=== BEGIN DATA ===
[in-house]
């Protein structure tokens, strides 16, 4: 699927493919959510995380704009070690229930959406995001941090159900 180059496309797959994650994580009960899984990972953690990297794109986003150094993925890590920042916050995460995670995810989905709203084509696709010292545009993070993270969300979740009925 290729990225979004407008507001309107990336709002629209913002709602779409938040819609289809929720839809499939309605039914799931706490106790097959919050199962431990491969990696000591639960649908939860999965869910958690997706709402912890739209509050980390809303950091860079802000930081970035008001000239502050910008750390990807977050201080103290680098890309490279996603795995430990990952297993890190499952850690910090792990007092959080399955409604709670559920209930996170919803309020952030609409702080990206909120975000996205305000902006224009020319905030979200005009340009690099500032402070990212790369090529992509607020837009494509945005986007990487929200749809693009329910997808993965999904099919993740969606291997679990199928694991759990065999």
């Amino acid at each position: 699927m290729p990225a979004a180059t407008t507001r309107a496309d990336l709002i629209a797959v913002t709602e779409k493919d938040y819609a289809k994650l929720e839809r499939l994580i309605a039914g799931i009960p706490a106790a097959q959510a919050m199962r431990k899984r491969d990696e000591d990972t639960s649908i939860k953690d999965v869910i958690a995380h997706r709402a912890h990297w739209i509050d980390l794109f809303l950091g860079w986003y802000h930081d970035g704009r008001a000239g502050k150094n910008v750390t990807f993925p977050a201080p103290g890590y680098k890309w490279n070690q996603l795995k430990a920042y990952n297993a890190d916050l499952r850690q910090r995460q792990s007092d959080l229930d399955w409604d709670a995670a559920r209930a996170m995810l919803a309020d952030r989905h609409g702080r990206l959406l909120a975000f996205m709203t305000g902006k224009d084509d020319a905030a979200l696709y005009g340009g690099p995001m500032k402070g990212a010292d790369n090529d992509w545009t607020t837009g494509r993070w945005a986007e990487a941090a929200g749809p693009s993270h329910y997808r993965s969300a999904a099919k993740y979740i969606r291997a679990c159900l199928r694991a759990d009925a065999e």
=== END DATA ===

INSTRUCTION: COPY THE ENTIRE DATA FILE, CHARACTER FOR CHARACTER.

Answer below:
[in-house]
């Protein structure tokens, strides 16, 4: 699927493919959510995380704009070690229930959406995001941090159900 180059496309797959994650994580009960899984990972953690990297794109986003150094993925890590920042916050995460995670995810989905709203084509696709010292545009993070993270969300979740009925 290729990225979004407008507001309107990336709002629209913002709602779409938040819609289809929720839809499939309605039914799931706490106790097959919050199962431990491969990696000591639960649908939860999965869910958690997706709402912890739209509050980390809303950091860079802000930081970035008001000239502050910008750390990807977050201080103290680098890309490279996603795995430990990952297993890190499952850690910090792990007092959080399955409604709670559920209930996170919803309020952030609409702080990206909120975000996205305000902006224009020319905030979200005009340009690099500032402070990212790369090529992509607020837009494509945005986007990487929200749809693009329910997808993965999904099919993740969606291997679990199928694991759990065999």
């Amino acid at each position: 699927m290729p990225a979004a180059t407008t507001r309107a496309d990336l709002i629209a797959v913002t709602e779409k493919d938040y819609a289809k994650l929720e839809r499939l994580i309605a039914g799931i009960p706490a106790a097959q959510a919050m199962r431990k899984r491969d990696e000591d990972t639960s649908i939860k953690d999965v869910i958690a995380h997706r709402a912890h990297w739209i509050d980390l794109f809303l950091g860079w986003y802000h930081d970035g704009r008001a000239g502050k150094n910008v750390t990807f993925p977050a201080p103290g890590y680098k890309w490279n070690q996603l795995k430990a920042y990952n297993a890190d916050l499952r850690q910090r995460q792990s007092d959080l229930d399955w409604d709670a995670a559920r209930a996170m995810l919803a309020d952030r989905h609409g702080r990206l959406l909120a975000f996205m709203t305000g902006k224009d084509d020319a905030a979200l696709y005009g340009g690099p995001m500032k402070g990212a010292d790369n090529d992509w545009t607020t837009g494509r993070w945005a986007e990487a941090a929200g749809p693009s993270h329910y997808r993965s969300a999904a099919k993740y979740i969606r291997a679990c159900l199928r694991a759990d009925a065999e």